Beyond wet-hulled Sumatra

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Main coffee-growing regions: Sumatra (Arabica in the North at North Sumatra and Aceh provinces, and Robusta in the South), Sulawesi, Central Java, West Java, Bali, Flores 
Average farm size: 1 to 1.5 hectares
Number of coffee farms: 452,000 Arabica and 1,1 million Robusta 
Altitude: 900 m to 1,800 m
Yearly production: Around 11 million bags/season (10.63 million expected for 2021-2022)
Yield: Less than 800 kg/ha on average
Arabica/Robusta split: 25/75
Bag size: 60kg
Arabica varieties: Typica, Tim Tim or Timor Hybrid, Kartika (a type of Catuaí), S-795 (Kent + Liberica), Ateng and its variations, Sigarar Utang, P88 and Andungsari (Catimors)
Grading: Grade 1 to 5 according to defect count (to less than 5 to 150 per 300g sample)
Main processing method: Wet-hulled and fully washed
Main ports: Panjang in Lampung, Belawan near Medan in North Sumatra, Tanjung Emas in Semarang, Makassar in South Sulawesi

A revolution from cup to bean
Indonesian millennials and zoomers love coffee. The archipelago’s growth in production, twice as big as it was a decade ago and rising at a higher pace than other countries, is being absorbed by booming internal consumption. The number of coffee shops tripled from 2016 to 2019. The country’s coffee retail market is expected to keep growing faster than any in Europe and is flooded with cash. Google and you’ll find that, in 2019, rapper Jay-Z and tennis player Serena Williams invested millions of dollars in an Indonesian coffee chain. All this is having an impact on production. These very millennials and zoomers are bringing their passion from the coffee shop to their families’ farms and changing how coffee is produced and processed in the country. 

The archipelago of Indonesia has over 17,000 islands where a vast array of cultures coexist and languages are spoken. A complex supply chain is undermined by poor infrastructure, extension services and access to credit. Despite the growth in production and exports, coffee still lags behind palm oil and tobacco, two crops that end up getting more government support. More than 90% of the country’s coffee producers are smallholders with around 1 hectare of coffee or less mixed with a bunch of other crops like rice, cocoa, fruits, pepper and tobacco. For most, coffee is just another subsistence produce.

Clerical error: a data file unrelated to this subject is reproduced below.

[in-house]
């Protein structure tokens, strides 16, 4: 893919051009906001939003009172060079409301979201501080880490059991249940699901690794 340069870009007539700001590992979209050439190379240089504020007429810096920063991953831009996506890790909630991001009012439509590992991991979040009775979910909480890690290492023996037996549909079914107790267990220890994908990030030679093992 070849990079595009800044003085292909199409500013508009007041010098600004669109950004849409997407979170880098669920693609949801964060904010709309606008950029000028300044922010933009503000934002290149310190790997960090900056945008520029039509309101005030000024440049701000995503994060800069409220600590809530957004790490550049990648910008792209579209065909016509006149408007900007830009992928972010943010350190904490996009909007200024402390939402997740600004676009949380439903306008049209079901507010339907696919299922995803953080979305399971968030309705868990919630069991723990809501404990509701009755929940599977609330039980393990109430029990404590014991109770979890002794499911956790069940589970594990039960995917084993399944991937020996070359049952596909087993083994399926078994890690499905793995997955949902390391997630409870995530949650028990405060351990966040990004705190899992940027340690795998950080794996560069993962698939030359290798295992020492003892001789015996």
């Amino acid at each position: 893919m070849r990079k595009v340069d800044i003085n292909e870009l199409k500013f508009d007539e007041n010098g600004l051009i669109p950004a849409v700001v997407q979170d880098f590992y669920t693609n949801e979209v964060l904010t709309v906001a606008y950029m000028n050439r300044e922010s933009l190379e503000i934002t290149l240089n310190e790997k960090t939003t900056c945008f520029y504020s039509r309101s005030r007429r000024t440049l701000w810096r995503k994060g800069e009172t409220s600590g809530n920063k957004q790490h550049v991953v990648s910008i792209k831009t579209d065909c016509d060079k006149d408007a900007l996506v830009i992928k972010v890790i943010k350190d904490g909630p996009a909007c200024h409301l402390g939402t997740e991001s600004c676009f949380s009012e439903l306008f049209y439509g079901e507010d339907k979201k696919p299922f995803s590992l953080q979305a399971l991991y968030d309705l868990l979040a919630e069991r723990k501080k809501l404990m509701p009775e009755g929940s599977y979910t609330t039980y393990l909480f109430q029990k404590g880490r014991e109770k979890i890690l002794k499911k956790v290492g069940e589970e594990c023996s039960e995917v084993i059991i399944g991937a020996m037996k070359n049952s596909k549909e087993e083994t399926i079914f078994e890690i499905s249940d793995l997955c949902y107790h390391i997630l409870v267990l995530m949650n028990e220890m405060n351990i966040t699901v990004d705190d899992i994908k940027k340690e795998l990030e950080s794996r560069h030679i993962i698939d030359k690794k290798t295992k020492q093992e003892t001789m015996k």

The wet-hulled effect
Farmers also contend against heavy rains and wind at the fruit development stage, which makes them fall to the ground and compromises yields. The output is also low due to ageing plantations in need of renovation, lack of inputs and poor farming practices. The traditional processing method, known as wet-hulling or giling basah, can result in a large number of defects and has developed a bad reputation among high-end buyers. 

Wet hulled coffee, however, has had a safe place in the selection of traditional and commercial roasters that need a variety of origins. According to Troy Kiper of Bright Java Coffee, Algrano’s partner in Central Java, demand for wet-hulled is such that it drives internal prices high regardless of quality and adds a premium to commodity coffee. “The big exporters travel around the region of Lake Toba to collect wet parchment or gabah. Other islands, like Flores and Bali, never had a market. What used to happen – and still does – is that these buyers travel further when they need to fulfil big orders. They buy everything and sell as Sumatra”, Troy explains.

Read more here.

Youth to the rescue
Despite its internal challenges, young Indonesians and small businesses are driving the country’s efforts towards quality. There is a lot of potential to add value to Indonesian coffee to make it a more attractive crop. And during Covid lockdowns, more young people returned to their family homes and started engaging in farming, which can accelerate that trend. 

Currently, there is little diversification with nearly 70% of all coffee being produced in Sumatra. Few farms are organised under co-operatives or groups and only 7% of all production is certified. However, most coffee is grown in agroforestry systems and with little use of chemical inputs, farmers already receive around 80% of the exported value and their yields can be doubled, leading to a substantial increase in earnings. 

Indonesia is also seeing a shift in buying countries from Europe to emerging nearby markets such as Malaysia and Thailand and big regional economies like Egypt and Russia, where demand is growing stronger and specialty is on the rise. A fully liberalized country, Indonesia is setting itself up for direct trade thanks to local businesses. They are the ones driving new processing methods and better quality. They are the ones Algrano is supporting.

Sources: Bright Java, An Analysis of the Global Value Chain for Indonesian Coffee Exports, Global Coffee Report magazine, The Jakarta Post, USDA, Sustainable Coffee Challenge, Global Coffee Platform

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